Manufacturing orders for some equipment slowed in the United States in July, but only slightly. New orders for manufactured durable goods — products meant to last at least three years — fell less than $0.1 billion, or virtually unchanged, to $273.5 billion, the U.S. Census Bureau said on Wednesday.
The market expectation was for an increase of 0.6%, following June's revised 2.2% month-on-month increase. New orders had increased each month since February.
Shipments, inventories, and unfilled orders all rose in July, as they have nearly every month since the start of the pandemic.
The drop in durable goods orders was due to a 0.7% decline in orders for transportation equipment. Excluding transportation, new orders increased 0.3%. Unfilled orders for transportation equipment, up seventeen of the last eighteen months, rose 1%, to $655.2 billion.
The value of core capital goods orders, business investment in equipment that excludes aircraft and military hardware, rose 0.4% after a revised increase of 0.9% in June.
The lower-than-expected July orders number followed a drop in the U.S. purchasing managers’ index from S&P Global reported on Tuesday. The index showed the measure of manufacturing business activity dropping to 51.3 in August after a July reading of 52.2.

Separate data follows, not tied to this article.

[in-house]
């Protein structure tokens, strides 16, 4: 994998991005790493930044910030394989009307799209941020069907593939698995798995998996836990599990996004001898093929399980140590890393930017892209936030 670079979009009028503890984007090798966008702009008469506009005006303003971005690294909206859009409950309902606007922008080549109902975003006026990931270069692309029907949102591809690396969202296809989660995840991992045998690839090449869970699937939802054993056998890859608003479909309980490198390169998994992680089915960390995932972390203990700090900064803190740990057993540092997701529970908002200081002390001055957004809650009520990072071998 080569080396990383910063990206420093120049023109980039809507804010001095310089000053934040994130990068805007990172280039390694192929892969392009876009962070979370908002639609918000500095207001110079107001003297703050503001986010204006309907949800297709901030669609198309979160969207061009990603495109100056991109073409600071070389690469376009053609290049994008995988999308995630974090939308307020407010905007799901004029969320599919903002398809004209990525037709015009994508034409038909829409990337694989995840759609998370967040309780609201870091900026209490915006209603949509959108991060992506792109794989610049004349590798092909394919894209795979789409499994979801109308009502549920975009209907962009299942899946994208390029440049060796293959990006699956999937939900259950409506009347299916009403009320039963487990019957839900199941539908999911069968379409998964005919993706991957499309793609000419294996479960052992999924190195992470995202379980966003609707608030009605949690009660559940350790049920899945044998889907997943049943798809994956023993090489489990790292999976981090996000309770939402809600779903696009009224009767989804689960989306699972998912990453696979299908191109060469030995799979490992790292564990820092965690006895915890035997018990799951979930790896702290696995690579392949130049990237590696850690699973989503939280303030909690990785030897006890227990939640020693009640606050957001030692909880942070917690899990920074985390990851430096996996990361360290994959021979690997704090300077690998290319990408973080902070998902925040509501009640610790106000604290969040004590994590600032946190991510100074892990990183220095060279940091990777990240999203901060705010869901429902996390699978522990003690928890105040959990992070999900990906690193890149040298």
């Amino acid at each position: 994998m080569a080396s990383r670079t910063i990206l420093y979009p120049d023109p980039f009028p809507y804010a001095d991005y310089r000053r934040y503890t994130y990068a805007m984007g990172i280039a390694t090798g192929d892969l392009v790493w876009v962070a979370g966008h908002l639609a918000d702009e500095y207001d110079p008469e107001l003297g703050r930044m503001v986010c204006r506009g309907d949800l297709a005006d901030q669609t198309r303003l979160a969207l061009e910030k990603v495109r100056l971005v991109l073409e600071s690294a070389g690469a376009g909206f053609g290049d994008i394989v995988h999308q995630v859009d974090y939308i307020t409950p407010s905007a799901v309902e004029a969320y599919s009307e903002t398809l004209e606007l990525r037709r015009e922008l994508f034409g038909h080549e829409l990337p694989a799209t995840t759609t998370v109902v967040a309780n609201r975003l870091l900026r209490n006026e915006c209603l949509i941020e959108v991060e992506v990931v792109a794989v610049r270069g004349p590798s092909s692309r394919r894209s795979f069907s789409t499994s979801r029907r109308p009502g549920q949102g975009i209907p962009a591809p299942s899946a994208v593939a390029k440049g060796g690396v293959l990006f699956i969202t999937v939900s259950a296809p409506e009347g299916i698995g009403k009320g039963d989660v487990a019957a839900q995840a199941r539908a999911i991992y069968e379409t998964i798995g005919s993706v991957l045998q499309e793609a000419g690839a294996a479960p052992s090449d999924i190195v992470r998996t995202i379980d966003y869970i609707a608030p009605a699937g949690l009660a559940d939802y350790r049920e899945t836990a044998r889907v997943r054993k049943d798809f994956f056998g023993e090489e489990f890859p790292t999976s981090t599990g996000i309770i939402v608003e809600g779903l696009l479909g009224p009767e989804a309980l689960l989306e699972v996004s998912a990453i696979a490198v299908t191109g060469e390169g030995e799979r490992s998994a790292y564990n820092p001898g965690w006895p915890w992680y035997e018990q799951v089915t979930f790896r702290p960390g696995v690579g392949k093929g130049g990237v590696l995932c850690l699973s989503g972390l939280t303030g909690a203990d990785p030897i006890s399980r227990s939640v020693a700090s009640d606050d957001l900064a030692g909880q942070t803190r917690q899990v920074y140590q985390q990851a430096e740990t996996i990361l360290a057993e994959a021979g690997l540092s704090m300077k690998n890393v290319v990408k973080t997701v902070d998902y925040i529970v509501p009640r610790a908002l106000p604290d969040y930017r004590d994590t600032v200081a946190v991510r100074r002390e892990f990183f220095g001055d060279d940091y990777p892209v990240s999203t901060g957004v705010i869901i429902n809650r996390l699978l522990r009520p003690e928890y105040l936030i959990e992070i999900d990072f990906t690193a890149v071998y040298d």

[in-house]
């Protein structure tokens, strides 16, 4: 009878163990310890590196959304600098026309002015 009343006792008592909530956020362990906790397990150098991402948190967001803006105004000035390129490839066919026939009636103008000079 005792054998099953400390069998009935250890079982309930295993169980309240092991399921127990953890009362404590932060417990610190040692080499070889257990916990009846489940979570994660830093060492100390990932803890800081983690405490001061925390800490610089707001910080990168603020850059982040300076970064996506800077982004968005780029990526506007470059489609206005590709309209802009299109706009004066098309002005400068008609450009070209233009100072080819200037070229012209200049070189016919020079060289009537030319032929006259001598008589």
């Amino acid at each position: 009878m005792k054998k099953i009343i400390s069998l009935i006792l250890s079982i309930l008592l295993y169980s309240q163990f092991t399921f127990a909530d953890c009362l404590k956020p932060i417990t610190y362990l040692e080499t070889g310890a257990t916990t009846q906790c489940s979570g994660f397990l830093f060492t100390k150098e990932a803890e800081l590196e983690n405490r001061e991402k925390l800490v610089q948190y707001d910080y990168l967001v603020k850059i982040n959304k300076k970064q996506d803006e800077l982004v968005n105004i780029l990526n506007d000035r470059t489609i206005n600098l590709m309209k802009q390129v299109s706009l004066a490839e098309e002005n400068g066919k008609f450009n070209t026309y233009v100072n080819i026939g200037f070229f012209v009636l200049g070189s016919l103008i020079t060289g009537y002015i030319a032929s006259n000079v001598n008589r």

Despite higher input and labor costs from inflation, many manufacturing businesses have performed well post-pandemic. Second-quarter data from the U.S. Department of Labor showed productivity increased 6% in the durable manufacturing sector, as output rose and hours worked declined.
Industrial production overall rose in the U.S. in July. Manufacturing output rose 0.7%, boosted by a large jump (6.6%) in the motor vehicles and parts sector.
July data from equipment financiers indicated new business volume was up 2% in July, to $10.1 billion. Year-to-date, cumulative new business volume was up 5% compared with 2021, said The Equipment Leasing and Finance Association.
Michael Romanowski, President of Farm Credit Leasing, said: “We continue to see robust interest from agribusinesses and producers as they look to expand operations and lock in low long-term rates. Demand is outstripping supply as we continue to experience equipment delivery delays due to continued supply chain challenges."